Located right in between the famous cities of Florence and Venice, the Italian city of Bologna is a quiet and historic place that is not often visited by tourists. Many people do miss Bologna in their list when they draft a plan to take a tour around Italy, because they aren’t familiar with the history, culture, beauty and gastric richness of this place. If you ever want to visit this incredible city and wonder what to do in Bologna, here is a list mentioning the top places you need to visit.
Where to Stay in Bologna
How To Get To Bologna
But first here is a simple step by step guide on how to get to Bologna. If you land at Guglielmo Marcono airport, which is only 10km from the city centre, you can get a shuttle bus called Aerobus. The service runs from 5am to 11.30pm and the bus leaves every 10 minutes, you can buy the tickets online here or at the machines at the airport before the exit. You can also get a taxi to the centre more info here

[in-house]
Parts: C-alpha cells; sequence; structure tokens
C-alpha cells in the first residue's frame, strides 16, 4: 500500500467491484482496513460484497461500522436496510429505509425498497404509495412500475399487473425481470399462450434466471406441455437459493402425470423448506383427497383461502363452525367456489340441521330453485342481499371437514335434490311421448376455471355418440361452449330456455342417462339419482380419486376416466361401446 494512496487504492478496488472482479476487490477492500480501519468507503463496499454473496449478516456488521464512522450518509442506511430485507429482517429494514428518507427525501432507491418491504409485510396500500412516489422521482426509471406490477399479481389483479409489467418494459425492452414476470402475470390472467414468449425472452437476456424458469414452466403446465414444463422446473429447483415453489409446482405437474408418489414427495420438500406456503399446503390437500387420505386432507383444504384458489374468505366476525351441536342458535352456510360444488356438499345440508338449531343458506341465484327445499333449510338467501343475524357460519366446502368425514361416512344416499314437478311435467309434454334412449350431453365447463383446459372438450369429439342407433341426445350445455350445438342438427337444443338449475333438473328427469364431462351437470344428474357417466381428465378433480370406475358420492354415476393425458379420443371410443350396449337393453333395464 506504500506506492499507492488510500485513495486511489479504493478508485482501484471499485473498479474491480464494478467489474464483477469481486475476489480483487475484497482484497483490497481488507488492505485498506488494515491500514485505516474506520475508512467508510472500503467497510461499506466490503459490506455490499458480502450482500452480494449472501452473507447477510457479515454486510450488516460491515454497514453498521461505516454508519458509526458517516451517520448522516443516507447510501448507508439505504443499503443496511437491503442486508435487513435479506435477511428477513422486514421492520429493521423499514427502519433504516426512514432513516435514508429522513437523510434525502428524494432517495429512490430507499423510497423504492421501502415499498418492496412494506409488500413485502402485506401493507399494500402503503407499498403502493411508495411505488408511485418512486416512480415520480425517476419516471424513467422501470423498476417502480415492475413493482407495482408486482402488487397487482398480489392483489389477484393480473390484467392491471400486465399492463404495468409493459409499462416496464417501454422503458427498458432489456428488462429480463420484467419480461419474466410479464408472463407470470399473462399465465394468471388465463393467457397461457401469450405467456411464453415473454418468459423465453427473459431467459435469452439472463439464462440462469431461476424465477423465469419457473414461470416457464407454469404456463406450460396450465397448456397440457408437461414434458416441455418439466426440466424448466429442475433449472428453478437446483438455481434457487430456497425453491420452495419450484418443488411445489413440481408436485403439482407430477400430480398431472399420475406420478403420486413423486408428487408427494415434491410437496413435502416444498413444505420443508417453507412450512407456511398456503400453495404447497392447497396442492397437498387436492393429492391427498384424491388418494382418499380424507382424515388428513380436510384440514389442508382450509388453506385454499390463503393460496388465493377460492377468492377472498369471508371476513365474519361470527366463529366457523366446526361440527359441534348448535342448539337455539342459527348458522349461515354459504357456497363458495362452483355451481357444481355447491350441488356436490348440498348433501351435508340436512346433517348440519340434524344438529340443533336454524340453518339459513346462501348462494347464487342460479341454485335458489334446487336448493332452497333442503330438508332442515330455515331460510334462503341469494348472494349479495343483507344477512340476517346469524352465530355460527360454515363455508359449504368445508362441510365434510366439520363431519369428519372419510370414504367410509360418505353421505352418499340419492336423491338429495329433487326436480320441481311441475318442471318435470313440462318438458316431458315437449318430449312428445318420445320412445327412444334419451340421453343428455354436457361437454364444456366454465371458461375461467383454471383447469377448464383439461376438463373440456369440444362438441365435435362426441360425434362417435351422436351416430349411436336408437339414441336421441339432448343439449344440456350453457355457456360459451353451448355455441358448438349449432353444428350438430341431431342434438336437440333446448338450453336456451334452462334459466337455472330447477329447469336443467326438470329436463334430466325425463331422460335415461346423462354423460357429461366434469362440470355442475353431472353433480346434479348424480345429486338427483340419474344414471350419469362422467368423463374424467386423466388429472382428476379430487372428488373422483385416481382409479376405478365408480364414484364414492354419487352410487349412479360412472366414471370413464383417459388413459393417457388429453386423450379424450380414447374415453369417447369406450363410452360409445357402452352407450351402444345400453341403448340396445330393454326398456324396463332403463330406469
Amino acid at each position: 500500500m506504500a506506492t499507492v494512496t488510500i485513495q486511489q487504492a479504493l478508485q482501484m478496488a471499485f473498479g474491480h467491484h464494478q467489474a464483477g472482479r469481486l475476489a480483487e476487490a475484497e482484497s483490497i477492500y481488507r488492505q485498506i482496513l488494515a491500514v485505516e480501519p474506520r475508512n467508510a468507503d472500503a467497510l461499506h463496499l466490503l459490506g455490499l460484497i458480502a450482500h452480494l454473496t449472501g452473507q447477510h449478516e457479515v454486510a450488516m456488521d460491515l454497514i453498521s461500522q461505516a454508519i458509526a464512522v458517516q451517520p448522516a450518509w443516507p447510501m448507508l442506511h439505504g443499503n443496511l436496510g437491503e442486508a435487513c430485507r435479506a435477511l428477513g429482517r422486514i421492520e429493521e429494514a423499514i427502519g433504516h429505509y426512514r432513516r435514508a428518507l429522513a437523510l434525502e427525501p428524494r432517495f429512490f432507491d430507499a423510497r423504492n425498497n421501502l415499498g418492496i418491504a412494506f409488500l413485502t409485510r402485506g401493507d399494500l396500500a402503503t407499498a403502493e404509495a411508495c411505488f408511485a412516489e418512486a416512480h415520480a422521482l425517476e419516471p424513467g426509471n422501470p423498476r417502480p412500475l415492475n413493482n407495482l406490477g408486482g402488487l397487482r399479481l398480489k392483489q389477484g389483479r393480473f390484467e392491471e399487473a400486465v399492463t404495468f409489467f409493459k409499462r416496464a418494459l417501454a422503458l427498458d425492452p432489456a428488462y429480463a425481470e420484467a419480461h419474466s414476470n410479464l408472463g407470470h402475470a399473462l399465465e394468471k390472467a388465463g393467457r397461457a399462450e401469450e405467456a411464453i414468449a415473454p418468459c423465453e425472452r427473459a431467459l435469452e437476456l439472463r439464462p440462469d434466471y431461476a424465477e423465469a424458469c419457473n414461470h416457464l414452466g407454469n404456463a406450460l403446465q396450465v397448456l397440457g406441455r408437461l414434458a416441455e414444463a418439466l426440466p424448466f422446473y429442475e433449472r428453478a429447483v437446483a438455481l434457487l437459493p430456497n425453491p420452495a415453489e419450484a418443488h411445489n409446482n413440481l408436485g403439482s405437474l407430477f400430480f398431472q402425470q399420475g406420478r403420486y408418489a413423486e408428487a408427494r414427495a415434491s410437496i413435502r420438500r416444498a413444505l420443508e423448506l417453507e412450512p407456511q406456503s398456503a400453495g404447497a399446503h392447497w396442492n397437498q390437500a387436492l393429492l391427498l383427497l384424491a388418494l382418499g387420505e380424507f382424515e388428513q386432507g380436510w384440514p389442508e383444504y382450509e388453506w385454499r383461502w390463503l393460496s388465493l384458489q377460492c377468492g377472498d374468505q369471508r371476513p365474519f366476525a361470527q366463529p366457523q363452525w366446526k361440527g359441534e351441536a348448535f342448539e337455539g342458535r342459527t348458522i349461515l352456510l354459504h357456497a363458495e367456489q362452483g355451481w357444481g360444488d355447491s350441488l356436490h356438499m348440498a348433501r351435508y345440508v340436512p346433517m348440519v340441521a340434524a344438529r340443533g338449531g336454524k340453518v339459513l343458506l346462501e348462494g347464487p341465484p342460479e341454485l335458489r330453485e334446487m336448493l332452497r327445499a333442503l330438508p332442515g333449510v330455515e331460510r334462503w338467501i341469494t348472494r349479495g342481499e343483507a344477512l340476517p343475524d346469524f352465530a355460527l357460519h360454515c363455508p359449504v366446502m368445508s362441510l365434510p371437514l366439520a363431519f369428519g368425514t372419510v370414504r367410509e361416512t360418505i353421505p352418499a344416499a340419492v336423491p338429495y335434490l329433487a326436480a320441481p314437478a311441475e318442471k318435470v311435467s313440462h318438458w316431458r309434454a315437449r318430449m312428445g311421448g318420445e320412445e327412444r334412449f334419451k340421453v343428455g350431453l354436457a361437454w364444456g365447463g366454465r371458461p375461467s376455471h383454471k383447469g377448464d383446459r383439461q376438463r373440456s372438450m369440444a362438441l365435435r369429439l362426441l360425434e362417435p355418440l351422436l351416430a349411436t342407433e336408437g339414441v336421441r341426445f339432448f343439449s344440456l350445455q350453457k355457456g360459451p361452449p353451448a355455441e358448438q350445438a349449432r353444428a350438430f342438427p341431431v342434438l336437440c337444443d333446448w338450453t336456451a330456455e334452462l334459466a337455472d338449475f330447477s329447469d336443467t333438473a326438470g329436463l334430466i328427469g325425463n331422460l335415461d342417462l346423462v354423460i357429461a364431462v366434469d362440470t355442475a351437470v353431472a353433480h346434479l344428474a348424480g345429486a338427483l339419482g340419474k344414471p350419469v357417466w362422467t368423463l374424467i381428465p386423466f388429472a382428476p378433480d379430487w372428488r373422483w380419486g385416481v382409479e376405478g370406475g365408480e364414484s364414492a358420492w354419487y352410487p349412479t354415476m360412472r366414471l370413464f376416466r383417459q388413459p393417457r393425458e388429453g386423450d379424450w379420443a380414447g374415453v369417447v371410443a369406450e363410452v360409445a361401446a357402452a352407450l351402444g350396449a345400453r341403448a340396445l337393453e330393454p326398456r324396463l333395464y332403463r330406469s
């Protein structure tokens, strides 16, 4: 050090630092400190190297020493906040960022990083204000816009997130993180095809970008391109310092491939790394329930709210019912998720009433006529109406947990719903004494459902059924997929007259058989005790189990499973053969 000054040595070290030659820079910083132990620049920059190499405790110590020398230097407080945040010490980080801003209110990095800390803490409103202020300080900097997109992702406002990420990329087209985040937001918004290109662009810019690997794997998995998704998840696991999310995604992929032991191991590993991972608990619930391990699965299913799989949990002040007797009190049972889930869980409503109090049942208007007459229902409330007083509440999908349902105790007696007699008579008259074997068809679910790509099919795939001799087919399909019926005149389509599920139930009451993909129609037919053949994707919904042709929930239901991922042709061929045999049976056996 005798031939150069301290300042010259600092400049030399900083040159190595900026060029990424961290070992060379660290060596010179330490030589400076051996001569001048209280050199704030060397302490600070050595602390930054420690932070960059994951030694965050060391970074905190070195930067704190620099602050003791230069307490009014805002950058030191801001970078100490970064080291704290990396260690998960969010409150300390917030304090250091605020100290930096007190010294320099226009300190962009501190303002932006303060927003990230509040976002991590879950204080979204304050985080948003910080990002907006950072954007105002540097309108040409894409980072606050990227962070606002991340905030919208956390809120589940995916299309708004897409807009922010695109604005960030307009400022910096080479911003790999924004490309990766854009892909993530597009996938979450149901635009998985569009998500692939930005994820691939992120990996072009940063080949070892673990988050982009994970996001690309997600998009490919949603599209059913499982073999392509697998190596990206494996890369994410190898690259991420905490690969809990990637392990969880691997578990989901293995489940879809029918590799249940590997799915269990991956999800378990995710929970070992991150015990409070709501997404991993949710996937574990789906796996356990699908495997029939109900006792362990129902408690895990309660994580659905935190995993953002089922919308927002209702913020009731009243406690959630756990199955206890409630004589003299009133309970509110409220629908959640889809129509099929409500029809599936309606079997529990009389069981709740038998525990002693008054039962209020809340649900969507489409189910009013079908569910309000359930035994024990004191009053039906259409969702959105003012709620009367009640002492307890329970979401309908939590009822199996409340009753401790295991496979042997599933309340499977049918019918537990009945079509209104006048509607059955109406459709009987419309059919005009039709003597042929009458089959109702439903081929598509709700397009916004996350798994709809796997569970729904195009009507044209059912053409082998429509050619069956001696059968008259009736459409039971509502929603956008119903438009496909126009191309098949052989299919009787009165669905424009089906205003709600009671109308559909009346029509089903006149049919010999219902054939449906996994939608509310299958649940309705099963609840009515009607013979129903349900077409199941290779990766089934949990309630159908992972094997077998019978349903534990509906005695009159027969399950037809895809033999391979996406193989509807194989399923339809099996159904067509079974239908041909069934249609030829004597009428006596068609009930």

If you are travelling by train you can get to Bologna Centrale from every big cities around Italy with the high speed trains (Freccia Rossa or Italo). Make sure to book your train tickets in advance as soon as you know when you’ll be travelling as the prices go up over time. Travel at the weekend if you can for great offers.
Take a Guided Portico Tour
Bologna is blessed with some of the most intrinsically designed porticos in the world. In the earlier days, every single building had a portico extending from it. The idea back then was to provide for additional living space for the people. However, today, the porticos protect the people from the rain & sun. Built entirely out of wood, the porticos are beautiful & stable at the same time.